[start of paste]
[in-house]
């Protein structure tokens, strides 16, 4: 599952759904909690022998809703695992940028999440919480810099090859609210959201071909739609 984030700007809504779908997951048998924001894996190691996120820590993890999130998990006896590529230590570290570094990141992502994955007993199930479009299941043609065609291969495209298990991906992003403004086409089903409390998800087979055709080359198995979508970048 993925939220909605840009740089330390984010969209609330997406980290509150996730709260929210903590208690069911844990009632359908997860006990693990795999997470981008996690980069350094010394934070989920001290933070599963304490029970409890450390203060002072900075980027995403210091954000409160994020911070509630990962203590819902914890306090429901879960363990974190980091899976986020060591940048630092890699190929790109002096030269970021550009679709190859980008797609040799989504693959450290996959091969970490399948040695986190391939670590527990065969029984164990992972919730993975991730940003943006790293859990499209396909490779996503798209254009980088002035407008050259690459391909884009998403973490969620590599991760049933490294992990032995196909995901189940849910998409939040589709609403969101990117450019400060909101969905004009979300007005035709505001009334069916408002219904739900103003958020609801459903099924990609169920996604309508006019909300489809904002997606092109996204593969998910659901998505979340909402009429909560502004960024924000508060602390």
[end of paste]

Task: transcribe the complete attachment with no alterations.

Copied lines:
[in-house]
């Protein structure tokens, strides 16, 4: 599952759904909690022998809703695992940028999440919480810099090859609210959201071909739609 984030700007809504779908997951048998924001894996190691996120820590993890999130998990006896590529230590570290570094990141992502994955007993199930479009299941043609065609291969495209298990991906992003403004086409089903409390998800087979055709080359198995979508970048 993925939220909605840009740089330390984010969209609330997406980290509150996730709260929210903590208690069911844990009632359908997860006990693990795999997470981008996690980069350094010394934070989920001290933070599963304490029970409890450390203060002072900075980027995403210091954000409160994020911070509630990962203590819902914890306090429901879960363990974190980091899976986020060591940048630092890699190929790109002096030269970021550009679709190859980008797609040799989504693959450290996959091969970490399948040695986190391939670590527990065969029984164990992972919730993975991730940003943006790293859990499209396909490779996503798209254009980088002035407008050259690459391909884009998403973490969620590599991760049933490294992990032995196909995901189940849910998409939040589709609403969101990117450019400060909101969905004009979300007005035709505001009334069916408002219904739900103003958020609801459903099924990609169920996604309508006019909300489809904002997606092109996204593969998910659901998505979340909402009429909560502004960024924000508060602390």